In the district of Meiso Woreda, about four hours south-east of Addis Ababa, Ethiopia’s capital, it hasn’t rained in two years and nomadic pastoralists have lost nearly all the animals they rely on to live. In order to survive, they are obliged to group around fixed settlements far from their usual pastures to access a water hole and food distribution. This was part of what we witnessed during a visit to Ethiopia and Djibouti arranged by the International Organization for Migration (IOM) in February 2016. The aim of the field trip was to witness the various faces of Ethiopian mobility: the internally displaced, the would-be migrants stranded in Djibouti, the returnees whose migration dream may have been shattered but who picked up the pieces with IOM’s help and made a new life at home.
As a result of a particularly strong El Nino weather pattern, the current drought is the worst in years and is affecting large swathes of Ethiopia. This has greatly increased internal displacement in rural areas like Meiso Woreda because traditional coping mechanisms have become overwhelmed. Migrating to find work has long been an established lifestyle in towns and villages of Ethiopia, yet now the difficult conditions are worsening. Ethiopians are aware that employment opportunities are drying up in Saudi Arabia and the Gulf, which are the traditional destinations for low-skilled Ethiopian labor migrants. They understand that their land routes across Ethiopia, Djibouti and Yemen are full of risks from ruthless smugglers, barren terrain and inhospitable climate. They may even be aware that the fighting in Yemen has exponentially increased the danger of abuse and death. Yet, the Ethiopians migrants believe that there is a shining El Dorado awaiting, better than their dire conditions at home and thus they convince themselves that it is not dangerous. They are persuaded that misfortune will not befall them and that smugglers will not rob and trick them. Bad things happen to others. And so they set out.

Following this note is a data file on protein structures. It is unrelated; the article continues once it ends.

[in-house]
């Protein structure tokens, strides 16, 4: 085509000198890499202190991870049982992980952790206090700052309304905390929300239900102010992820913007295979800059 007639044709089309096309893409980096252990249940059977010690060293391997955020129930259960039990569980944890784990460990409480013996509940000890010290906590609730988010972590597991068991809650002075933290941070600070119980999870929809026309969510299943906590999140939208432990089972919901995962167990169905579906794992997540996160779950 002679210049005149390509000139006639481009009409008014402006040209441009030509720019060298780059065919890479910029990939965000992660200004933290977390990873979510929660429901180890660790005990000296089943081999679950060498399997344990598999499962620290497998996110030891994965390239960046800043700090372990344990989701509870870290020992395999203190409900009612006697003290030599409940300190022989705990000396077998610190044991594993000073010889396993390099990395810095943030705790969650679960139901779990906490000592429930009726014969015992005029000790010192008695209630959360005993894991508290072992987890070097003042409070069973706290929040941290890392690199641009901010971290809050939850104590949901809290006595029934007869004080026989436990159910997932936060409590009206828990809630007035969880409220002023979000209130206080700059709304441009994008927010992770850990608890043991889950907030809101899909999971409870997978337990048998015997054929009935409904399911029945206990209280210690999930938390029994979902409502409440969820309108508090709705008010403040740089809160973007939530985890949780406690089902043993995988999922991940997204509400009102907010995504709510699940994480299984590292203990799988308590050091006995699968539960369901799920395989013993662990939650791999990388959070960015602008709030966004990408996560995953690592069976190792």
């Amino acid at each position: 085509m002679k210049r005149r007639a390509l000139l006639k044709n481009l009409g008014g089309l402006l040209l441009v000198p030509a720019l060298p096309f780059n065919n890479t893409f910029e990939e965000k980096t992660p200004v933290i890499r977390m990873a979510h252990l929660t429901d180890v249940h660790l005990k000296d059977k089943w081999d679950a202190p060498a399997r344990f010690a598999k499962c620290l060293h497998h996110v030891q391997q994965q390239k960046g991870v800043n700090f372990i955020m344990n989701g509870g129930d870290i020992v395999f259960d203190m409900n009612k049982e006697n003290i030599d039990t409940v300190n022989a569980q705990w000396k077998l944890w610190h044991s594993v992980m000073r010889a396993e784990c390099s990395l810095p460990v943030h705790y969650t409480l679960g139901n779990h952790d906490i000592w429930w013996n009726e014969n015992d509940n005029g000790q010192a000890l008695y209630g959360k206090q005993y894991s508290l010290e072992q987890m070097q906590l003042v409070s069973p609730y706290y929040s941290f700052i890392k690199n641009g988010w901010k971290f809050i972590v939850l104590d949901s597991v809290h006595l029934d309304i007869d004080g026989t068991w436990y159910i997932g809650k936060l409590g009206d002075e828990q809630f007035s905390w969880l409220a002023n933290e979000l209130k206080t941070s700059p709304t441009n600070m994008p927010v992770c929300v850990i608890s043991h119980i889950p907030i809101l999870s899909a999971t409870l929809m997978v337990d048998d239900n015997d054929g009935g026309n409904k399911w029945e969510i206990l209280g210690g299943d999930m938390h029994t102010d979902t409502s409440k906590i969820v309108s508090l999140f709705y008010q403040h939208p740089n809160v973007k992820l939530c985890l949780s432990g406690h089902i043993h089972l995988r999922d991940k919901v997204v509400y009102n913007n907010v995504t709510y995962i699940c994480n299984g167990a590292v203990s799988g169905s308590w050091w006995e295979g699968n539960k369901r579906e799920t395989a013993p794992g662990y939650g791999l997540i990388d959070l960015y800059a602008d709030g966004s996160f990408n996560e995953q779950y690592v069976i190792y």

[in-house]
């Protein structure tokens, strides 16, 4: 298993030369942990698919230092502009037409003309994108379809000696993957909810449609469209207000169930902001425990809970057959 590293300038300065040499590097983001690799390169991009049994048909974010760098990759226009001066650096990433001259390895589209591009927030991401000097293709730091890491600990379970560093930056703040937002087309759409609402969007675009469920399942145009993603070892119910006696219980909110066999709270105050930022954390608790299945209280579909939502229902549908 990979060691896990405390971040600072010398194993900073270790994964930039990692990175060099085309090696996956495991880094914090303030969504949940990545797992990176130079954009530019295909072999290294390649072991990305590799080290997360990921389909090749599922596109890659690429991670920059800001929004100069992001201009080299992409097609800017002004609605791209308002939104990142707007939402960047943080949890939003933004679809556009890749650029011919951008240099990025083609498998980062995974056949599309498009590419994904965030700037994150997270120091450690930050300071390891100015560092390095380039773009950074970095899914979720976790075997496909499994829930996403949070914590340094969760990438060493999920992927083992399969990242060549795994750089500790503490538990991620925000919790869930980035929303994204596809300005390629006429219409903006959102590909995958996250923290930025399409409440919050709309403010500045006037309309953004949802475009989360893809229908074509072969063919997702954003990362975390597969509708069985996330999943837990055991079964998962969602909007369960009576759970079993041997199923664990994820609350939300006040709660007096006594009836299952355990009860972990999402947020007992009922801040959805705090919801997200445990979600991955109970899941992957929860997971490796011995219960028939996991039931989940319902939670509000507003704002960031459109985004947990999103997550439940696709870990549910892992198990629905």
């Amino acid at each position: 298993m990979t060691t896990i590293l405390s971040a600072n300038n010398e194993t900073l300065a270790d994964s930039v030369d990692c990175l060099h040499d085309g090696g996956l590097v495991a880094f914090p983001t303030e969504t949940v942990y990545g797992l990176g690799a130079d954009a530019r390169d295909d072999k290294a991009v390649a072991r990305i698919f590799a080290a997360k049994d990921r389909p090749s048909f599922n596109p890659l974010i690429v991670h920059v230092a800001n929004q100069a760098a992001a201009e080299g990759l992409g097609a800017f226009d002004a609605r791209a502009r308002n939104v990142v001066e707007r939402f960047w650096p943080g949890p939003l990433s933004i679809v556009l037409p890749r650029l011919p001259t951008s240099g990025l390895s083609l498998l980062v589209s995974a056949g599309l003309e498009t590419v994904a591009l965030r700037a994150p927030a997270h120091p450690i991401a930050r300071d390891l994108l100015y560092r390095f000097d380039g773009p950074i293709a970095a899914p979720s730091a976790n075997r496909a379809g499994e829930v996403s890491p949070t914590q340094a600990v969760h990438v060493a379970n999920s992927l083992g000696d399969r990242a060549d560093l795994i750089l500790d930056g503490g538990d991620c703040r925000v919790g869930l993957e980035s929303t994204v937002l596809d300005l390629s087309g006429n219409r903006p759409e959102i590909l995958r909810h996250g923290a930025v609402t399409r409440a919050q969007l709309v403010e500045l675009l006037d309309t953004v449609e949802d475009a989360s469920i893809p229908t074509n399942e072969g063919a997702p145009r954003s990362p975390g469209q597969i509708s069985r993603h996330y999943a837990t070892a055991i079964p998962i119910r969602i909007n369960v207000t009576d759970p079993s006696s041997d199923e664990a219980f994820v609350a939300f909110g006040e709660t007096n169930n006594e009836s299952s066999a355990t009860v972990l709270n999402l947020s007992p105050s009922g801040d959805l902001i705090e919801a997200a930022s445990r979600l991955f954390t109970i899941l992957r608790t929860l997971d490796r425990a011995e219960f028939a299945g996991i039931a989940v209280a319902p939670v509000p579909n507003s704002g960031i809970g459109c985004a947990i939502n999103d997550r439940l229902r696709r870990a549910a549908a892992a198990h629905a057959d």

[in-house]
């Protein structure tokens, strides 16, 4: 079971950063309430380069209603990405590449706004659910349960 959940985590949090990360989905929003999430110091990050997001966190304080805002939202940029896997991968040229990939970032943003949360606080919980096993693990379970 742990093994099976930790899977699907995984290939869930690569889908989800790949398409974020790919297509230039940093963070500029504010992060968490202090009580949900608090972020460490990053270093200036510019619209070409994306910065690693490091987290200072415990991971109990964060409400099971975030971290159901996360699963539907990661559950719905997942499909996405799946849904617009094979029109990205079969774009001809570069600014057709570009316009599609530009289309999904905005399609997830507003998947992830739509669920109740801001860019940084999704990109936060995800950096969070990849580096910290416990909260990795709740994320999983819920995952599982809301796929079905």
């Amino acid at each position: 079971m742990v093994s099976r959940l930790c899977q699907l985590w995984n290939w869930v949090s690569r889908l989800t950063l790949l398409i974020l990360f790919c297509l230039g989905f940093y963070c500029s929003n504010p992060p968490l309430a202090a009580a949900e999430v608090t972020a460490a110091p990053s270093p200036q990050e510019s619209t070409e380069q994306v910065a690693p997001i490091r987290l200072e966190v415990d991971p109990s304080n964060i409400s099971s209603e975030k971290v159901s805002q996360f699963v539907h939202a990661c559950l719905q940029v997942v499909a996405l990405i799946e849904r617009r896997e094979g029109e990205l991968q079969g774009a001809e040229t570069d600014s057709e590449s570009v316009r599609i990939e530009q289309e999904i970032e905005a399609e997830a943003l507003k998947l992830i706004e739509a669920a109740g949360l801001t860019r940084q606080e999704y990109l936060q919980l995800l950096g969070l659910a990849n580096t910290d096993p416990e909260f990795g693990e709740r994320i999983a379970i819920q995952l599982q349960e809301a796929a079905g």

The dejection on the faces of this group of irregular migrants in Djibouti tells its own story. They were detained while wandering in the desert between the Ethiopia-Djibouti border and the Lake Assal. Some of the migrants were abandoned by their smugglers, most with woefully inadequate clothing and shoes for the harsh terrain, all dehydrated and hungry. The Djiboutian authorities give them water, food and shelter, along with first aid as needed, but are then obliged to deport them back home. How many will attempt the crossing again? No one knows for sure.
In Obock Prefecture, located in the northeast of Djibouti where migrants cross the Gulf of Aden to Yemen en route to Saudi Arabia, the faces are slightly less dejected. They got closer to their El Dorado than the others, but have decided the price was already too high. These migrants decided voluntarily to return to Ethiopia, although it meant failure for many of them. IOM operates a migrant center to assist those who choose to return home in dignity and help them prepare for their future reintegration in their country.
Ethiopia has had some of Africa’s highest economic growth rates in recent years. Yet, modifying long-entrenched migration patterns and reducing widespread poverty – both of which still drive many to irregular migration – will take time. In the meantime, Ethiopian women, men and children continue to be stranded in desperate conditions along the migration routes in the Horn of Africa. For more on how IOM is already helping them, visit www.ethiopia.iom.intand https://www.iom.int/countries/djibouti/general-information.